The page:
While the Chevrolet Malibu was all-new for 2013, its reception from buyers was somewhat lukewarm, and at one point, dealers were actually selling more discounted 2012 models than new 2013s. Chevy quickly worked up a significant list of refinements and changes for its important 2014 midsize sedan — including a revised engine, suspension and upgrades to the rear-seat interior space. The intent of the makeover was to further improve fuel economy, comfort, ride quality and handling over 2013. It succeeds in part thanks to upgraded chassis and suspension components borrowed from Chevy’s larger Impala sedan.
The shorter wheelbase on the 2013 in comparison to the previous generation Malibu also meant less rear legroom. However, added rear-seat legroom and knee room in the 2014 are a noticeable improvement in back-seat comfort.
The pricey eAssist hybrid system launched in 2013 is history, and a 2.5-liter, 196-horse ECO, with stop/start, is now the standard powertrain. It shuts down the engine at stops to reduce fuel consumption, and restarts when you take your foot off the brake. Elimination of the eAssist system also means there’s more trunk space where the batteries used to be.
Our test vehicle featured the new premium powerplant, a 2.0-liter DOHC, turbocharged 4-cylinder, and will be the focus of this review.
Model Lineup: The 2014 Chevrolet Malibu comes in three trim levels — the base, LS, upgraded mid-level LT, and top-of-the-line LTZ. Its main market segment competitors are the Ford Fusion, Hyundai Sonata, Toyota Camry, Nissan Altima, Mazda6 and Honda Accord.
The Malibu comes standard with a full menu of safety features, including four-channel anti-lock brakes, full-function traction control, four-corner electronic stability control, electronic brake force distribution, brake assist, corner brake control, hydraulic brake fade assist, and drag torque control. Ten airbags are standard, with a rear-view camera system optional.
Walkaround: In addition to the all–new design of the 2013 Malibu, the 2014 version boasts a new, sportier face with blacked-out mesh grille and wider twin-port openings. That refreshed fascia is the signature look of Chevy’s current lineup.
Much like the Toyota Camry — which this car reminds us of in more ways than one — the previous design was both inoffensive and uninspiring. However, the 2014 is more sculpted and eye-catching, with a hood curving over the tipping point of the nose, giving the lower grille opening a large, more defined look. The headlamps and foglights remain unchanged, but the facial upgrade gives the Malibu a slightly more aggressive appearance.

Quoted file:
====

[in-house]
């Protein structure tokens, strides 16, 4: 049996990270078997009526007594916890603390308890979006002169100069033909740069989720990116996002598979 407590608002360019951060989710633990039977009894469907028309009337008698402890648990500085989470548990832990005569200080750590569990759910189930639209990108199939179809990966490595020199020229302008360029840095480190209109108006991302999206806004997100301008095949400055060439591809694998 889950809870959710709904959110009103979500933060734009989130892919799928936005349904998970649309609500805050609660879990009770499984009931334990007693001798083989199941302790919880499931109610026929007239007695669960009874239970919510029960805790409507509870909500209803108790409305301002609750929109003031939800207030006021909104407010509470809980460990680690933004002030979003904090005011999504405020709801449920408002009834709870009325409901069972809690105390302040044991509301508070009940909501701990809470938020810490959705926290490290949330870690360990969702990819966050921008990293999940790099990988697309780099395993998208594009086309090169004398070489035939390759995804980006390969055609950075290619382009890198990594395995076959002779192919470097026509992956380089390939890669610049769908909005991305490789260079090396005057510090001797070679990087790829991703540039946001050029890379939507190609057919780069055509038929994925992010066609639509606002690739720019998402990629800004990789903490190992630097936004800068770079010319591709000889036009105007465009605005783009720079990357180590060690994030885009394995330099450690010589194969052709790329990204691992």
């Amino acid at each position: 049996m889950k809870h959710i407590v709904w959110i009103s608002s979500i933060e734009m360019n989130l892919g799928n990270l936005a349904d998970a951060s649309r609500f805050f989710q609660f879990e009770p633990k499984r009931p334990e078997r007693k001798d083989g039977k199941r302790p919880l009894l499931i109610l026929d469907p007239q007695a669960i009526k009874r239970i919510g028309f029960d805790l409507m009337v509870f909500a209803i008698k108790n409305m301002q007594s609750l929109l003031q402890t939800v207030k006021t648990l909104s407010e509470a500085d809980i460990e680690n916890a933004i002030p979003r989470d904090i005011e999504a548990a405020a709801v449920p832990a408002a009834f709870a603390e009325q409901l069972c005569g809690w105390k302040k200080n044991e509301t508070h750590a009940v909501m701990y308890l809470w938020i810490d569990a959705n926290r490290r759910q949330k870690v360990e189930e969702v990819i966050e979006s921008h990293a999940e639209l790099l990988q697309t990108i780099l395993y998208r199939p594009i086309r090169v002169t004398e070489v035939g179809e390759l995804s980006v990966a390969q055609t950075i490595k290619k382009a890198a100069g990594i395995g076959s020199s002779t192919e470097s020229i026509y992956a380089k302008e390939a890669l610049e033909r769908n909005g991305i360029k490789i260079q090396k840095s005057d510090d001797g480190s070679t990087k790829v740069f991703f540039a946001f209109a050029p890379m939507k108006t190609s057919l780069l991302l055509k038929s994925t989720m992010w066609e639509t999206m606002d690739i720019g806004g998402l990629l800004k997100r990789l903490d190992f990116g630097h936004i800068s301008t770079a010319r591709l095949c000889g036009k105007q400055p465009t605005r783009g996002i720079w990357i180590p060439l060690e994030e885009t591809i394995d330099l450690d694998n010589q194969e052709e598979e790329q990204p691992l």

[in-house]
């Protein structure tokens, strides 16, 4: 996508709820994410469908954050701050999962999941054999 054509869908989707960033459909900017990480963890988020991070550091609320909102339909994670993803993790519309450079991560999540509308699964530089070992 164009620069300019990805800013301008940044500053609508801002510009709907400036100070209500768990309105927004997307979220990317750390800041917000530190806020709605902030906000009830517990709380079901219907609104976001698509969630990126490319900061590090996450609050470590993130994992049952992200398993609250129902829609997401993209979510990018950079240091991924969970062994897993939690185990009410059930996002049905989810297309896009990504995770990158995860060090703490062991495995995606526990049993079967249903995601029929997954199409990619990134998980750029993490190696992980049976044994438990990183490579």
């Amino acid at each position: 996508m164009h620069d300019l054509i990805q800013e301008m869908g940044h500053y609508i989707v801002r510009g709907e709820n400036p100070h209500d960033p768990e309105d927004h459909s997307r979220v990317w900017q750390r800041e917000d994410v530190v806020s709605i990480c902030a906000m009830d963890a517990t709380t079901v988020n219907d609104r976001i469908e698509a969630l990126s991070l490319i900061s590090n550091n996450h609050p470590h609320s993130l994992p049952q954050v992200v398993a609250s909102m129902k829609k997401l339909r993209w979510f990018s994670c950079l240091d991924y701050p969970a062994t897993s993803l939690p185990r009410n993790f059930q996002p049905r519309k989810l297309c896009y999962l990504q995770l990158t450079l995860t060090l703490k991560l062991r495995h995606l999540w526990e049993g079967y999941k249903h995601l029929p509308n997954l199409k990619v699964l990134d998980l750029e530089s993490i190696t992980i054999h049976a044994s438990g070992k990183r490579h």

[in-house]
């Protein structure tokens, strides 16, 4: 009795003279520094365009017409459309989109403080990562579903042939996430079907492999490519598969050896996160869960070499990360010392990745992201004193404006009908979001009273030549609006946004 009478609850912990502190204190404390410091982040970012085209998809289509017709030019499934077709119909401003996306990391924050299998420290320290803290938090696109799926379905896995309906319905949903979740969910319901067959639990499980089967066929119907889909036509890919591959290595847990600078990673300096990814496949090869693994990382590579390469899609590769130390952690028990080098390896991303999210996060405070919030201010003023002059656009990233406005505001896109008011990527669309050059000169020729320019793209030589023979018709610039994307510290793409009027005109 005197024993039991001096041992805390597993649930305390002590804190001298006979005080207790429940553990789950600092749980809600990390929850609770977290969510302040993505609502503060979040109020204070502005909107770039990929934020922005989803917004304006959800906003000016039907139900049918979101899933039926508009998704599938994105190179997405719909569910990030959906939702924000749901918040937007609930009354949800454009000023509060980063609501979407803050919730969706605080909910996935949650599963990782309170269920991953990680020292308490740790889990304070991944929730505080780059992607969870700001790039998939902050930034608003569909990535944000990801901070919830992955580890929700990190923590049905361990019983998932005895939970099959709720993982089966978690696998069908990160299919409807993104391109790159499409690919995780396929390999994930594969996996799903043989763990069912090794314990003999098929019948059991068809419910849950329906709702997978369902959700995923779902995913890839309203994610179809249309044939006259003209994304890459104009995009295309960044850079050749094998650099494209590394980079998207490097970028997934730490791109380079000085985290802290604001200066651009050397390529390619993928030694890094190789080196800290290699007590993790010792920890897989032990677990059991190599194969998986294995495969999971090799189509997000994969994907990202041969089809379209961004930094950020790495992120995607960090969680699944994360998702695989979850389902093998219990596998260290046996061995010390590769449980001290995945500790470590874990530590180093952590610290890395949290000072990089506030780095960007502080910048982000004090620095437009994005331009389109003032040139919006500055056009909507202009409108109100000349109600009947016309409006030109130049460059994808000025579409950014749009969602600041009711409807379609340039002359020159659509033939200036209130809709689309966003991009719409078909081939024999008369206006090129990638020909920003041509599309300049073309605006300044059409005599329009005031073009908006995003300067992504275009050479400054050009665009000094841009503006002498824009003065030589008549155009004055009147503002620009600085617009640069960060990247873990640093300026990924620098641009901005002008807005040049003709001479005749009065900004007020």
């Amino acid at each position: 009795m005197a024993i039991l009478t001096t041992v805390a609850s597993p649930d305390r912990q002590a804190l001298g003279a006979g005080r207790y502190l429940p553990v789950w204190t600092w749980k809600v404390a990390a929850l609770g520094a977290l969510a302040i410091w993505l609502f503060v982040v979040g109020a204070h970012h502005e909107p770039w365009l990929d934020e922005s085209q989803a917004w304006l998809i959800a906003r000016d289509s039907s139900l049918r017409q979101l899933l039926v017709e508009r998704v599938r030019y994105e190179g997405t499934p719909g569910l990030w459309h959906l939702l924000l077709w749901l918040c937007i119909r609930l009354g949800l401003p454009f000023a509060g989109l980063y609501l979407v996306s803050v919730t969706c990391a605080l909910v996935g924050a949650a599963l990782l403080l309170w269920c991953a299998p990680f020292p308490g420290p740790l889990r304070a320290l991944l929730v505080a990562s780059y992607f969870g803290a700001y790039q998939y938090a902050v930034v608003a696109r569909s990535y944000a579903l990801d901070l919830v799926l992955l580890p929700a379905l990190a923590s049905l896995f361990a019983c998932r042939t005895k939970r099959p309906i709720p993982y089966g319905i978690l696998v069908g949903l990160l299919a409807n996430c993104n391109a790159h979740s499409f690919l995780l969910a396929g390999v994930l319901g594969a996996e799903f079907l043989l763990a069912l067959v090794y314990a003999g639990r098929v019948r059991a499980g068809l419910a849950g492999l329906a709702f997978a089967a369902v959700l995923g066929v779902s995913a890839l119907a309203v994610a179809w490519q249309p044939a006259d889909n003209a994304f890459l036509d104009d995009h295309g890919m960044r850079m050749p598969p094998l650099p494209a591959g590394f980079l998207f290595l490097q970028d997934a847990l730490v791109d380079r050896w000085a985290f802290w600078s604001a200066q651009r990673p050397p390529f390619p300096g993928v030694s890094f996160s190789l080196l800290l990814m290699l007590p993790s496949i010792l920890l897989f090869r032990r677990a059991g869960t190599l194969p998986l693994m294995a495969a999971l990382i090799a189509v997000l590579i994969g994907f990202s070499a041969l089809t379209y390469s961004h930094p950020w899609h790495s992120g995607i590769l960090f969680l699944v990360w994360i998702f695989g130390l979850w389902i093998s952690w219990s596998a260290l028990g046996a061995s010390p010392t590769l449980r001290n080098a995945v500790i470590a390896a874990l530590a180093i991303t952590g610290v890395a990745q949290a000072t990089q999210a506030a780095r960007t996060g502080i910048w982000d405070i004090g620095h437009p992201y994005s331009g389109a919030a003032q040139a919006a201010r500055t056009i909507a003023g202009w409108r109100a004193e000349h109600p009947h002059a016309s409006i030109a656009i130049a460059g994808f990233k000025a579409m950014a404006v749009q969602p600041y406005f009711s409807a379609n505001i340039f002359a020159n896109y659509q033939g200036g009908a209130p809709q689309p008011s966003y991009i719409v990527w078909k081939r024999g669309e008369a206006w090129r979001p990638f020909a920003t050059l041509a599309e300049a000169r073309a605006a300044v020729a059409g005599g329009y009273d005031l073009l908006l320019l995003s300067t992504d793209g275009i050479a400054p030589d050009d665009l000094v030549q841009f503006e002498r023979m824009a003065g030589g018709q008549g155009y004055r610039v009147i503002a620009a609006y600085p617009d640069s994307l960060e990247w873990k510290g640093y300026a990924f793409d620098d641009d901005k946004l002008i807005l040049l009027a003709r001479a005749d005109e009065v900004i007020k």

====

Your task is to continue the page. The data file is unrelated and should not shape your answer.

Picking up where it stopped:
The rest of the Malibu’s visuals haven’t really changed. The front and rear overhangs still seem, to us at least, a bit overdone, and the rear design of the squared-off taillights, which we’ve seen referred to as “Camaro-inspired,” round out a decent-looking package.
Interior: The Malibu’s interior offers many improvements over the previous model, with redesigned front seats offering more deeply sculpted seatbacks for added comfort, while contributing to increased rear knee room.
The center console has been reworked, moving the shift lever closer to the driver, and featuring a longer armrest, twin cup holders, and dedicated storage for two cell phones. Everything else up front is basically the same.
Chevy’s MyLink infotainment system uses a touchscreen interface that’s among the simplest to use, with easy setup and intuitive functions. New this year is the addition of voice texting, and the ability for iPhone users to call upon Siri through the system.
Under The Hood: The 2014 Malibu comes standard with the aforementioned 196-horse, 2.5-liter Ecotec engine, with dual overhead cams, variable valve timing, and Stop/Start. EPA-estimated mileage is 25/36 city/highway.
The premium powerplant under the hood of our test vehicle is the much more powerful 2.0-liter turbocharged four-cylinder engine rated at 259 horses and 295 pound-feet of torque. This is essentially the same engine offered in the Buick Regal and Cadillac ATS. EPA estimated mileage is 21/30.
Both motors feature all-aluminum blocks and heads, and are married to smooth six-speed automatics with differing shift points.
Behind The Wheel: We found the Malibu pleasant to drive, with handling and ride comparable to the Honda Accord. Its handling at high speeds is adept, thanks to suspension upgrades courtesy of the all-new Chevy Impala, including rebound springs integrated inside the struts — contributing to the Malibu’s smoother ride while reducing weight transfer and body roll during cornering and acceleration.
Energy-efficient, electric variable-effort power rack-and-pinion steering translates into near-effortless low-speed driving along with improved steering feel at higher speeds. Also, the Malibu’s brake system is improved, delivering a solid, confident feel.
However, in spite of all that, while not bad, we still thought handling could be a little more lively.
Whines: One thing that struck us as odd is the mix of finish materials. Mind you, there’s nothing sub-par for this segment, and the dashboard and door materials have a generally premium look and feel. However, the center stack and other less-touched places feature rough, economical, hard plastic that seems somewhat misplaced.
Bottom Line: The 2014 Chevy Malibu is a serious competitor in this crowded market segment. However, it also invites comparisons to the basically boring Camry in many ways — but obviously, for a lot of folks, that’s not necessarily a bad thing. At $31,830 for the fully loaded 3LT as tested, and built in America at both Kansas City and GM’s historic Hamtramck plant in Detroit, one thing it unquestionably delivers on is traditional Chevy value.